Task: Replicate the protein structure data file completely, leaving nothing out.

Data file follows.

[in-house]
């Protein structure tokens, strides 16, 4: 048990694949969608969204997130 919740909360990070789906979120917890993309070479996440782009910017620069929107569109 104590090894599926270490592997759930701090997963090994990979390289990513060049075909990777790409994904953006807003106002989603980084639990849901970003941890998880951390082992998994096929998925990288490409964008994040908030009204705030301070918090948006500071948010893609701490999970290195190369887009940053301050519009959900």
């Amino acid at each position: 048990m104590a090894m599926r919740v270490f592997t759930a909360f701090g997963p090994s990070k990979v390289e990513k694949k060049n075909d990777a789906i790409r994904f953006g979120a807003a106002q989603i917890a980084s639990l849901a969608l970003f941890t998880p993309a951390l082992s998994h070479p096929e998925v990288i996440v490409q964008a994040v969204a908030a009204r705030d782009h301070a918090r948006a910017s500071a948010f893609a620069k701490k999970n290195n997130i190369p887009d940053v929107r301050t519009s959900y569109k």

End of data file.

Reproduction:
[in-house]
């Protein structure tokens, strides 16, 4: 048990694949969608969204997130 919740909360990070789906979120917890993309070479996440782009910017620069929107569109 104590090894599926270490592997759930701090997963090994990979390289990513060049075909990777790409994904953006807003106002989603980084639990849901970003941890998880951390082992998994096929998925990288490409964008994040908030009204705030301070918090948006500071948010893609701490999970290195190369887009940053301050519009959900």
């Amino acid at each position: 048990m104590a090894m599926r919740v270490f592997t759930a909360f701090g997963p090994s990070k990979v390289e990513k694949k060049n075909d990777a789906i790409r994904f953006g979120a807003a106002q989603i917890a980084s639990l849901a969608l970003f941890t998880p993309a951390l082992s998994h070479p096929e998925v990288i996440v490409q964008a994040v969204a908030a009204r705030d782009h301070a918090r948006a910017s500071a948010f893609a620069k701490k999970n290195n997130i190369p887009d940053v929107r301050t519009s959900y569109k």